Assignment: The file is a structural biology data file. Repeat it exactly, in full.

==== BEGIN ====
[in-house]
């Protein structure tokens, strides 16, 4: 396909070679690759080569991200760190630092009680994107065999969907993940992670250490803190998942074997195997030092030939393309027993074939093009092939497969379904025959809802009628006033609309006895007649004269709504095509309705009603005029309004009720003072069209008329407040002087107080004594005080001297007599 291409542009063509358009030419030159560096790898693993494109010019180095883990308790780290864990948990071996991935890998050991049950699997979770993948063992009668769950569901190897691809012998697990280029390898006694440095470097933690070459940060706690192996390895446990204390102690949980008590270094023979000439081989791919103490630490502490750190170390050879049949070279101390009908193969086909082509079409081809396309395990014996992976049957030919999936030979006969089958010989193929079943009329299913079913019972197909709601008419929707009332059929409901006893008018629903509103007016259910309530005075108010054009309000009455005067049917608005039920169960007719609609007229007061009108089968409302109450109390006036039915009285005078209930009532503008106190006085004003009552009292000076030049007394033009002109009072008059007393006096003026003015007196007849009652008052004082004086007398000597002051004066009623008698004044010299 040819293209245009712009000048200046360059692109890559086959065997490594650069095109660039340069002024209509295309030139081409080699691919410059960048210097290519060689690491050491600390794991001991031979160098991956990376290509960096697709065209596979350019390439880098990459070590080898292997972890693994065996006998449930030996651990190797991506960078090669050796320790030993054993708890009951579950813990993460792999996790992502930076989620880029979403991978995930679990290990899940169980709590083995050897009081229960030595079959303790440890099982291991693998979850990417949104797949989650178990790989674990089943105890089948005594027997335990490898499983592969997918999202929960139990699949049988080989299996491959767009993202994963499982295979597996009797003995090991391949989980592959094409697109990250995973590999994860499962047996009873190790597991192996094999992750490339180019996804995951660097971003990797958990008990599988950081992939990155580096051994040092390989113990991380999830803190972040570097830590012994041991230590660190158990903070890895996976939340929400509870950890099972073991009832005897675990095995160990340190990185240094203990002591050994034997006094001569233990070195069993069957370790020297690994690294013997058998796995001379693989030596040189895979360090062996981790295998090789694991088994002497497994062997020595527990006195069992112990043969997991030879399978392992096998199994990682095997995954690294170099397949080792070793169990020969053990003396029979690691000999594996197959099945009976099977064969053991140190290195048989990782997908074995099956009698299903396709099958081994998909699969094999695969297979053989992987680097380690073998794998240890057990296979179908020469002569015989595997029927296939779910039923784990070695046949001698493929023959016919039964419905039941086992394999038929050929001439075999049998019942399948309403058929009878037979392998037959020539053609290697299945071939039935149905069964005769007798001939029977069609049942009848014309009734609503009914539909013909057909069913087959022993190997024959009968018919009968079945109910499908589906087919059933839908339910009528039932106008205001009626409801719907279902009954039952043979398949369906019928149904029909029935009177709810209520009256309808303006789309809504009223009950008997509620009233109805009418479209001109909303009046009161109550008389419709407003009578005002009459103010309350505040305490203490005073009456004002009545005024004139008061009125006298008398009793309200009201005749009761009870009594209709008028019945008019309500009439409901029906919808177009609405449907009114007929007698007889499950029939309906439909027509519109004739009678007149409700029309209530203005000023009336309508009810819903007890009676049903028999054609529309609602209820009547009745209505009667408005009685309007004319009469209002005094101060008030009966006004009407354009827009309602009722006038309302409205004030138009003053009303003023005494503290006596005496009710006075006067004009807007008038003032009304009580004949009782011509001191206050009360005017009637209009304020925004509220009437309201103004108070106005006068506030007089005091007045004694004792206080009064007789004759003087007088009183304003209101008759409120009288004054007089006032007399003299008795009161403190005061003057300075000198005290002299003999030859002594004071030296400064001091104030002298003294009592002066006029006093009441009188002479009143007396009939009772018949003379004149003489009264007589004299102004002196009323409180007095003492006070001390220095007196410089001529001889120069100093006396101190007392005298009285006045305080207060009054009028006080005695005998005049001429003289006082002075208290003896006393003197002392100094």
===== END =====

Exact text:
[in-house]
């Protein structure tokens, strides 16, 4: 396909070679690759080569991200760190630092009680994107065999969907993940992670250490803190998942074997195997030092030939393309027993074939093009092939497969379904025959809802009628006033609309006895007649004269709504095509309705009603005029309004009720003072069209008329407040002087107080004594005080001297007599 291409542009063509358009030419030159560096790898693993494109010019180095883990308790780290864990948990071996991935890998050991049950699997979770993948063992009668769950569901190897691809012998697990280029390898006694440095470097933690070459940060706690192996390895446990204390102690949980008590270094023979000439081989791919103490630490502490750190170390050879049949070279101390009908193969086909082509079409081809396309395990014996992976049957030919999936030979006969089958010989193929079943009329299913079913019972197909709601008419929707009332059929409901006893008018629903509103007016259910309530005075108010054009309000009455005067049917608005039920169960007719609609007229007061009108089968409302109450109390006036039915009285005078209930009532503008106190006085004003009552009292000076030049007394033009002109009072008059007393006096003026003015007196007849009652008052004082004086007398000597002051004066009623008698004044010299 040819293209245009712009000048200046360059692109890559086959065997490594650069095109660039340069002024209509295309030139081409080699691919410059960048210097290519060689690491050491600390794991001991031979160098991956990376290509960096697709065209596979350019390439880098990459070590080898292997972890693994065996006998449930030996651990190797991506960078090669050796320790030993054993708890009951579950813990993460792999996790992502930076989620880029979403991978995930679990290990899940169980709590083995050897009081229960030595079959303790440890099982291991693998979850990417949104797949989650178990790989674990089943105890089948005594027997335990490898499983592969997918999202929960139990699949049988080989299996491959767009993202994963499982295979597996009797003995090991391949989980592959094409697109990250995973590999994860499962047996009873190790597991192996094999992750490339180019996804995951660097971003990797958990008990599988950081992939990155580096051994040092390989113990991380999830803190972040570097830590012994041991230590660190158990903070890895996976939340929400509870950890099972073991009832005897675990095995160990340190990185240094203990002591050994034997006094001569233990070195069993069957370790020297690994690294013997058998796995001379693989030596040189895979360090062996981790295998090789694991088994002497497994062997020595527990006195069992112990043969997991030879399978392992096998199994990682095997995954690294170099397949080792070793169990020969053990003396029979690691000999594996197959099945009976099977064969053991140190290195048989990782997908074995099956009698299903396709099958081994998909699969094999695969297979053989992987680097380690073998794998240890057990296979179908020469002569015989595997029927296939779910039923784990070695046949001698493929023959016919039964419905039941086992394999038929050929001439075999049998019942399948309403058929009878037979392998037959020539053609290697299945071939039935149905069964005769007798001939029977069609049942009848014309009734609503009914539909013909057909069913087959022993190997024959009968018919009968079945109910499908589906087919059933839908339910009528039932106008205001009626409801719907279902009954039952043979398949369906019928149904029909029935009177709810209520009256309808303006789309809504009223009950008997509620009233109805009418479209001109909303009046009161109550008389419709407003009578005002009459103010309350505040305490203490005073009456004002009545005024004139008061009125006298008398009793309200009201005749009761009870009594209709008028019945008019309500009439409901029906919808177009609405449907009114007929007698007889499950029939309906439909027509519109004739009678007149409700029309209530203005000023009336309508009810819903007890009676049903028999054609529309609602209820009547009745209505009667408005009685309007004319009469209002005094101060008030009966006004009407354009827009309602009722006038309302409205004030138009003053009303003023005494503290006596005496009710006075006067004009807007008038003032009304009580004949009782011509001191206050009360005017009637209009304020925004509220009437309201103004108070106005006068506030007089005091007045004694004792206080009064007789004759003087007088009183304003209101008759409120009288004054007089006032007399003299008795009161403190005061003057300075000198005290002299003999030859002594004071030296400064001091104030002298003294009592002066006029006093009441009188002479009143007396009939009772018949003379004149003489009264007589004299102004002196009323409180007095003492006070001390220095007196410089001529001889120069100093006396101190007392005298009285006045305080207060009054009028006080005695005998005049001429003289006082002075208290003896006393003197002392100094």